Mothers with Disabilities
Physical limitations are no limitations to loving and nurturing a child
“The major message I would like to give parents is that the issues we deal with as disabled mothers are amazingly similar to the issues that they deal with. We may do things slightly differently, but we still get the job done,” Day says. “It is empowering to know that having a child is not that different from everything I have already accomplished.”
Another inspiration is Judi Rogers, an activist, author, staff member at TLG, and the recipient of the 2002 Robert Wood Johnson Community Health Leadership Program award—the nation’s highest honor for community health leadership.
Rogers was born with hemiplegic cerebral palsy. When she became a parent in the 1970s, the scarcity of resources available on the subject of pregnancy and parenting with a disability motivated her to write what became a ground-breaking book: Mother-To-Be: A Guide to Pregnancy and Birth for Women With Disabilities. While the title is no longer in print, used copies are available. A second edition, The Disabled Woman’s Guide to Pregnancy and Birth was released in 2004.
Words of Wisdom
Rogers says that other mothers who live with disabilities experience many of the same issues she faced during her early years as a parent caring for a young child. Specifically, parents with physical disabilities often need intervention in three areas as they begin caring for infants—moving, lifting, and positional change—in order to accomplish such tasks as burping and feeding, she explains. “I was able to solve them with technique and being trained as an occupational therapist. The techniques I learned became the way I survived,” she says.
In the course of their work with TLG, Rogers and her colleague Christi Tuleja developed equipment aides that help make it possible for mothers with disabilities to care for their infant and toddler children. Trish Day is one mother who has benefited from some of the equipment that Rogers helped develop. TLG’s equipment ideas include a slide-away crib and a special walker with a seat that can ease the task of transporting baby from room to room.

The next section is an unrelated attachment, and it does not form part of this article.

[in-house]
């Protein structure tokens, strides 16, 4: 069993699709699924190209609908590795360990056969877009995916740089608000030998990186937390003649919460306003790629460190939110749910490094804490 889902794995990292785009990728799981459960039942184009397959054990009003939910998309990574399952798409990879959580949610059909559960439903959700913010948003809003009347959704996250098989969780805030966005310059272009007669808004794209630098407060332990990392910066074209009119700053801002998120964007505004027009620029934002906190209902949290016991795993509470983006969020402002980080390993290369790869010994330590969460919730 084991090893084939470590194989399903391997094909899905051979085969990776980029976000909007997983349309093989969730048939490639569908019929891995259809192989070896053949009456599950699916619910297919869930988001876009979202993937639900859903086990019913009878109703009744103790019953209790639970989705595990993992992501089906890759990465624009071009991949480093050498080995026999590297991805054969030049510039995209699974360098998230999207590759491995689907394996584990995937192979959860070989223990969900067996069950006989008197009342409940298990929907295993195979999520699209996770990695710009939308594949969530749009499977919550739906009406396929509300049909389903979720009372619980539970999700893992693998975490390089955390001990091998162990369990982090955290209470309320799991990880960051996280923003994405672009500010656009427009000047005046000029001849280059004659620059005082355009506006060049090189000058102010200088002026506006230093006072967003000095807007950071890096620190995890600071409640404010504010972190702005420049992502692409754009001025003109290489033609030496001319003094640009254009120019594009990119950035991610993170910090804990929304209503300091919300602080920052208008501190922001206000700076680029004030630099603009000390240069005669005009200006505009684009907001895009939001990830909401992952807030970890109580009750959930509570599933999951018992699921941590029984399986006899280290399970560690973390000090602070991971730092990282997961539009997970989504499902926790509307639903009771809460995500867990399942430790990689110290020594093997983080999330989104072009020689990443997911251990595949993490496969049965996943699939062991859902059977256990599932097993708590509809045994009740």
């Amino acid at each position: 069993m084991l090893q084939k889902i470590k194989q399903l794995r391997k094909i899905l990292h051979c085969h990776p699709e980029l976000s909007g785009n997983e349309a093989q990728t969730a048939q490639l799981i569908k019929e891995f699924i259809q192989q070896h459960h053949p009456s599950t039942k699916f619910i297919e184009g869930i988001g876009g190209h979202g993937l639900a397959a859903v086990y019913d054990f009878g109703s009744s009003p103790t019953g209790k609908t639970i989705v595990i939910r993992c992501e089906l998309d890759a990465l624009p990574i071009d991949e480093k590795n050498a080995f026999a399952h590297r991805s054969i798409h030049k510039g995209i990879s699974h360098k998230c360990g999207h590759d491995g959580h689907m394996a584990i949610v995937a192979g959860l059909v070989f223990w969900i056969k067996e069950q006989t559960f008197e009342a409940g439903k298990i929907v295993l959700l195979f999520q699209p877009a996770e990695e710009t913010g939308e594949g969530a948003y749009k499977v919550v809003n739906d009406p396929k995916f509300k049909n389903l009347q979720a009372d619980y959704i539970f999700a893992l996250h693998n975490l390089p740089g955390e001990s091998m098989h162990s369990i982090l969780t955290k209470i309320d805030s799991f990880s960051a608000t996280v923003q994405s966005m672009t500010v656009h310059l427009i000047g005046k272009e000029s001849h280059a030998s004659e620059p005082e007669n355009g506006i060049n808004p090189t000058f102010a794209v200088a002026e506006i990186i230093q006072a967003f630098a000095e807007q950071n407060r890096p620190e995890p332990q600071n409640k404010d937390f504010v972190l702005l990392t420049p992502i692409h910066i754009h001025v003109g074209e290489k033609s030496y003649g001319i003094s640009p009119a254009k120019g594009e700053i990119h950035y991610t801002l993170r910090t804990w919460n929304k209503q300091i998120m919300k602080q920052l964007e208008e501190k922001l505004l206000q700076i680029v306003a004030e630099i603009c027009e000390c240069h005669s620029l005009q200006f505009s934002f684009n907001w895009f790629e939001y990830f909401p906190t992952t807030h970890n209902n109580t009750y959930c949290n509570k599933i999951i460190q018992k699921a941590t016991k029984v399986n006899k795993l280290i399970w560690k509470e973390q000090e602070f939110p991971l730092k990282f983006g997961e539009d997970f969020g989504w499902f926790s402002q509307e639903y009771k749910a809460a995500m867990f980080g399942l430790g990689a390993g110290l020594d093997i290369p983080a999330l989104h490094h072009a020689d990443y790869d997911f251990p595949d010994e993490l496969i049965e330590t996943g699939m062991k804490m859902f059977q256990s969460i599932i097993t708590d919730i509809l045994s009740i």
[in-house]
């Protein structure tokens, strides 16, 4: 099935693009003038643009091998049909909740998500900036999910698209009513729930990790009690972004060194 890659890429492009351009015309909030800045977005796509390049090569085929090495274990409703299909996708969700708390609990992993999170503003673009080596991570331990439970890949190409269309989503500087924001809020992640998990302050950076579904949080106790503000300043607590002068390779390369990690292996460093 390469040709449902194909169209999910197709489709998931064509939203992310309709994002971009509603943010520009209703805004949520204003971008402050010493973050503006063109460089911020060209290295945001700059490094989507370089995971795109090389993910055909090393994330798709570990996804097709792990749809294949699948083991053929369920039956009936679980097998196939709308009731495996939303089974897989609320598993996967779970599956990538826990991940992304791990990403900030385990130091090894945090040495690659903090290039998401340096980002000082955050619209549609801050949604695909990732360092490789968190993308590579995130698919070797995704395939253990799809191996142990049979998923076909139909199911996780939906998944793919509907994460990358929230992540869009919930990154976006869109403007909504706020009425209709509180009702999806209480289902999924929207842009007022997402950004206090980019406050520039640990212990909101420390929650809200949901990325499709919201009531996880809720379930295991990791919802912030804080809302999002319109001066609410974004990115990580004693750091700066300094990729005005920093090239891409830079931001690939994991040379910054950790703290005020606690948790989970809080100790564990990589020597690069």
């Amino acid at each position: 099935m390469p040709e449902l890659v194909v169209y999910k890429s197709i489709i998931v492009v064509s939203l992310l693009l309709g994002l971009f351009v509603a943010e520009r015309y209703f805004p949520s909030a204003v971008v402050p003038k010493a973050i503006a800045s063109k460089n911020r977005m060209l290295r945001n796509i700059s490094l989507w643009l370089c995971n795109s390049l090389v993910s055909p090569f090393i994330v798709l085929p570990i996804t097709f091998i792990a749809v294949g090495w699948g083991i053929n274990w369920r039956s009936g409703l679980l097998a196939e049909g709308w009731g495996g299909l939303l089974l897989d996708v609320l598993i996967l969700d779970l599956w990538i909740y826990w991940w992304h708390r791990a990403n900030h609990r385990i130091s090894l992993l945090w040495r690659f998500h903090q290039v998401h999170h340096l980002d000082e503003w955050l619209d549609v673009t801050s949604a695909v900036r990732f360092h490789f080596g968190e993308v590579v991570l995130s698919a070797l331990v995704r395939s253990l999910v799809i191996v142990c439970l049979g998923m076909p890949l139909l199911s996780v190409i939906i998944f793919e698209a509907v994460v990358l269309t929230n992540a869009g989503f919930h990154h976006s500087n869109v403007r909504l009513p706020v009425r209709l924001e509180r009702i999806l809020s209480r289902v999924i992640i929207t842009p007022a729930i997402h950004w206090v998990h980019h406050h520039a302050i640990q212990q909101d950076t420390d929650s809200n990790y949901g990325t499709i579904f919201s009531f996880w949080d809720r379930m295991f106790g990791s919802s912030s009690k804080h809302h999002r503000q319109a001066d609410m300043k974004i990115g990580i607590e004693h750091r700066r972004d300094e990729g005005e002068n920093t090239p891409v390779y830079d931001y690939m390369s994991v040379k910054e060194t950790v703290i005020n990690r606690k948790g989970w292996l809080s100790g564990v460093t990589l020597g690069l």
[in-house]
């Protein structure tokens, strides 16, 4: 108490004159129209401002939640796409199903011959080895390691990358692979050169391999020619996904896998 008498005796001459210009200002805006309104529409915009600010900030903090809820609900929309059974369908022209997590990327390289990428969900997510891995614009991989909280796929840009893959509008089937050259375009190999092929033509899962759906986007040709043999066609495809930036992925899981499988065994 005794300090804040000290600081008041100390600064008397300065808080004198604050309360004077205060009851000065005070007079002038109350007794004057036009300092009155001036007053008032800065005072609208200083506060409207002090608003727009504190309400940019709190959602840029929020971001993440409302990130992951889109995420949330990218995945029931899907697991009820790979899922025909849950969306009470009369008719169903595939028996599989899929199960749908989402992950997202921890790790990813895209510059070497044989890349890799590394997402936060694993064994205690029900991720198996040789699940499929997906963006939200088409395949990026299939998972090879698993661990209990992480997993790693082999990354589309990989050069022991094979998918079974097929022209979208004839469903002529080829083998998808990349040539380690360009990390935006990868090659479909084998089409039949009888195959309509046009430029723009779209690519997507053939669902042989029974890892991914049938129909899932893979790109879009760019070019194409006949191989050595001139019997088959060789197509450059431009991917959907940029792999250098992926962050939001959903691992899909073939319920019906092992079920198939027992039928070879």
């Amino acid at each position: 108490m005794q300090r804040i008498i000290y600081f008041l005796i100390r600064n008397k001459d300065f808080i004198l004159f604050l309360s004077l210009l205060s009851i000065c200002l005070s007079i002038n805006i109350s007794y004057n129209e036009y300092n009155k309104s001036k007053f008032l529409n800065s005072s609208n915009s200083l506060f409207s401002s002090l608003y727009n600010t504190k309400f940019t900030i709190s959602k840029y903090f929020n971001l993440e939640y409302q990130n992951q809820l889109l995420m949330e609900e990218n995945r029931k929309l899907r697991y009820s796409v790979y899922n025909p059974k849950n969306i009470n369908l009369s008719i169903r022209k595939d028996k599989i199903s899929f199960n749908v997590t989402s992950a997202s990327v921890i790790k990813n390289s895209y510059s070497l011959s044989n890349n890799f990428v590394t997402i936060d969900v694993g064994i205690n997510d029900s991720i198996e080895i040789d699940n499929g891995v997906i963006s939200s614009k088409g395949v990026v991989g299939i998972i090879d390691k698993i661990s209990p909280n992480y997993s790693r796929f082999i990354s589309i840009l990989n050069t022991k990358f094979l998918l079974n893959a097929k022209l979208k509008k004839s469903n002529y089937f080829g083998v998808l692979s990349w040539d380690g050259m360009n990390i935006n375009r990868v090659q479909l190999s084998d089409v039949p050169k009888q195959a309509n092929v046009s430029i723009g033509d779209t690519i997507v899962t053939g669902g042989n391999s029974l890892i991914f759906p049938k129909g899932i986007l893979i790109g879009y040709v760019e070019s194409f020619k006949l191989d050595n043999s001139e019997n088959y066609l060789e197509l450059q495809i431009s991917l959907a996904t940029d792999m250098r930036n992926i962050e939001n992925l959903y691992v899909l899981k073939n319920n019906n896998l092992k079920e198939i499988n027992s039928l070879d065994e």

Rogers encourages people with disabilities who are thinking about becoming parents. “There are resources to help mothers with disabilities with that first two and a half years,” she says. “Equipment and special techniques allow parents to have a fuller involvement in their child’s early life.” Rogers notes that after the infant and toddler years pass, parenting becomes more of an emotional and intellectual activity with fewer physical demands.
As their children grew older, Rogers and Day both recall that they were able to help them by teaching day-to-day tasks such as brushing teeth, and preparing sandwiches. “Even though I had to ask my kids to do more, I gave them so much more in other ways. When you start working together as a team, it builds the child/mother relationship and helps kids with their own development which they happen to really enjoy,” Rogers explains. “We are enabling them to explore their development—and their development begins to flourish.”
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